BRICK – Larry Quinlan, 79, was painting a folk art American flag during an arts and crafts class at the senior center last week when Senior Outreach Services had finally opened up again to in-person programs.
“I’m finally able to see people and talk again,” said the Air Force veteran. “During the pandemic, I talked to my plants and TV, but they don’t answer back,” he joked.
Nearby, Regina Merola, 80, said she was happy the senior center had reopened because she missed talking to people from her own generation.
“When we’re with our own age group, so many things are understood, like our sense of humor,” she said. “I missed all the people here.”
The programs and assistance provided by Senior Outreach Services never stopped during the pandemic, but they were modified using Zoom technology, telephone calls and more.
The doors to the center, located at the VFW on Adamston Road, opened again on June 14. Exercise classes, arts and crafts, a dementia support group for caregivers, educational programs and much more are all back to being held in-person, said Program Director for Senior Outreach Services Zulma Soto.
Since COVID-19 guidelines have been lifted, there is no cap on the number of participants, she said.
“We have a lot of seniors who have been super gung-ho about learning, so since February or March we have been offering all of our exercise classes via Zoom,” she said.
The number of participants range from 10 to 30 in the virtual classes.
Earlier this month, the center opened its doors to in-person classes for its smaller groups, such as their book club and writing group, which average around seven or eight participants.
“The township has its policy that we’re following, and basically, if you are vaccinated, you are not required to wear a mask,” she said. “If you are unvaccinated, then we suggest you wear a mask; we are not asking for verification of vaccination.”
Very few seniors wear masks during the activities. Soto said she believes that “a very high percentage” of the seniors have been vaccinated.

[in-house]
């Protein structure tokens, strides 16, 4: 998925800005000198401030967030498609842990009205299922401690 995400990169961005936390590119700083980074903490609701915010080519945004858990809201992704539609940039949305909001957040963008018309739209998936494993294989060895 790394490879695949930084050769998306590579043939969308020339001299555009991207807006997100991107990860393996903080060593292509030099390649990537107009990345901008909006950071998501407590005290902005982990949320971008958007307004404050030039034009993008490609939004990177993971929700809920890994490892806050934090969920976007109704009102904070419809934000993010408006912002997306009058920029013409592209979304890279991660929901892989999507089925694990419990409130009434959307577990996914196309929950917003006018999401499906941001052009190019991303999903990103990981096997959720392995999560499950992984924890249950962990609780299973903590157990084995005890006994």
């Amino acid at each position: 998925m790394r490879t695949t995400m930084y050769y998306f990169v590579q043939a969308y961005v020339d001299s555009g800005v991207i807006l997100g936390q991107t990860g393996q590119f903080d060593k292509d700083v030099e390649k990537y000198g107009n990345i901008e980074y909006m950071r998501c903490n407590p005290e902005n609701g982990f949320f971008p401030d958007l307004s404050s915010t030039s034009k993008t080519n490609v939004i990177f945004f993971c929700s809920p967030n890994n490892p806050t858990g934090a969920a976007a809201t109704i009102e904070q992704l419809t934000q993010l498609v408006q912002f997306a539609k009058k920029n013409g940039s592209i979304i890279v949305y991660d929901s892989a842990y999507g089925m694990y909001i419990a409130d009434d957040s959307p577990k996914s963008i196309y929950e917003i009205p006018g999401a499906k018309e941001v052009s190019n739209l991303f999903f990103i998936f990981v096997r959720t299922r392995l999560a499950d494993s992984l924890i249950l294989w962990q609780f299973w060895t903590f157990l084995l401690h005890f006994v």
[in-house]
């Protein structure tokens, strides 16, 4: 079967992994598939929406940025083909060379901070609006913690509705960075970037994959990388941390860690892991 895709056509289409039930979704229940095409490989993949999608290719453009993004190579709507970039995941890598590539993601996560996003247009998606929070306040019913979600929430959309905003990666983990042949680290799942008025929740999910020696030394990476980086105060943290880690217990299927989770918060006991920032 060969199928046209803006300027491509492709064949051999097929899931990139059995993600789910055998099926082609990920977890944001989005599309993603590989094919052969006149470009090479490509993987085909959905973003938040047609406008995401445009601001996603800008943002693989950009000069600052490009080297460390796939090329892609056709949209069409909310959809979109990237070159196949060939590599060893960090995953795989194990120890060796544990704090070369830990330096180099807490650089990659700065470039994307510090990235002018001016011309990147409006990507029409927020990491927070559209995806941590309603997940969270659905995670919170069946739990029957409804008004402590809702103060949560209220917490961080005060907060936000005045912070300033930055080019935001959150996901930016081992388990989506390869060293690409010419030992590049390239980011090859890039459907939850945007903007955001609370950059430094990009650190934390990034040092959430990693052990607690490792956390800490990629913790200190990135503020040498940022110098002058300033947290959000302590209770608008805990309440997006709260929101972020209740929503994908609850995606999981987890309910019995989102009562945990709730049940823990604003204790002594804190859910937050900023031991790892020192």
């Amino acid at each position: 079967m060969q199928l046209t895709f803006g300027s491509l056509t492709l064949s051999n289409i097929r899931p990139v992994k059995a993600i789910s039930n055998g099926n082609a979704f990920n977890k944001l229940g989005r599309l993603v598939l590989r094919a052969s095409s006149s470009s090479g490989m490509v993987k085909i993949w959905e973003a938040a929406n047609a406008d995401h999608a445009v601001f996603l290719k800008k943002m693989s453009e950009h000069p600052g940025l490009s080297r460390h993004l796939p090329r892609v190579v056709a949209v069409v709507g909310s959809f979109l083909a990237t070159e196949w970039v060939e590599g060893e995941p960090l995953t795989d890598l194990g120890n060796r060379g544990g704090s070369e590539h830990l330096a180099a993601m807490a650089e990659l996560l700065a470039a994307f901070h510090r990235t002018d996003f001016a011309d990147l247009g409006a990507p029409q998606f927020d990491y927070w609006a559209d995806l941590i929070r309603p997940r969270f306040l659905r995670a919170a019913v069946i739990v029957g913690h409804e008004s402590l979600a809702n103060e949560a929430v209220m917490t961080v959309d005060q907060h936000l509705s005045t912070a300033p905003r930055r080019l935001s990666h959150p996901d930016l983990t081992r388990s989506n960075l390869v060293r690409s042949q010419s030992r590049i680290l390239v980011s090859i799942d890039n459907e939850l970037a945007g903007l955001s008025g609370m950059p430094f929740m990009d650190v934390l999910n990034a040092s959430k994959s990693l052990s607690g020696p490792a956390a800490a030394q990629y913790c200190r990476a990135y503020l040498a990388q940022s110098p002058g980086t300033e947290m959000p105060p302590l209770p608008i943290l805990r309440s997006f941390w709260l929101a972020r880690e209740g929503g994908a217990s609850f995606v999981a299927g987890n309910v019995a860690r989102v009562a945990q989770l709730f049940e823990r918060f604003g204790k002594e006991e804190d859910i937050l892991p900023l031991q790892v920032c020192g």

The classes are still being offered via Zoom, Soto said.
“The quarantine was a very difficult time for our seniors,” she said. “There were, and still are, issues with isolation and lack of socialization. I think they felt extremely vulnerable with their food shopping and not being able to get to the store.”
Senior Outreach Services modified their programs accordingly in order to provide services for food shopping, delivering food to seniors from the food pantry, and other services that were needed, Soto said.
For more information on dozens of social, supportive and educational programs available to seniors, call 732-920-8686.
Many of the age-restricted communities have also begun to reopen. Greenbriar 1 Property Administrator Nanette L’Hernault said their clubhouse and amenities opened for residents on June 1, and would open fully for residents and their guests on July 4.
The community held two vaccination clinics and offered COVID-19 testing for 12 weeks. “Close to 40 percent of our residents have had their shots that we know of,” she said.
At Lions Head South, the clubhouse opened to residents on June 14, but there are no plans yet to open any of the facilities to guests.
“We’re putting one foot in front of the other and taking it slowly,” said Administrator to the Board of Trustees Lin Kolesa. “We’re going by the CDC recommendations, and have signs up that ask people to wear masks if they’re not vaccinated, but we can’t force anyone.”
Lions Head South does not have statistics, but Kolesa said based on her interactions with the residents there, most people have been vaccinated.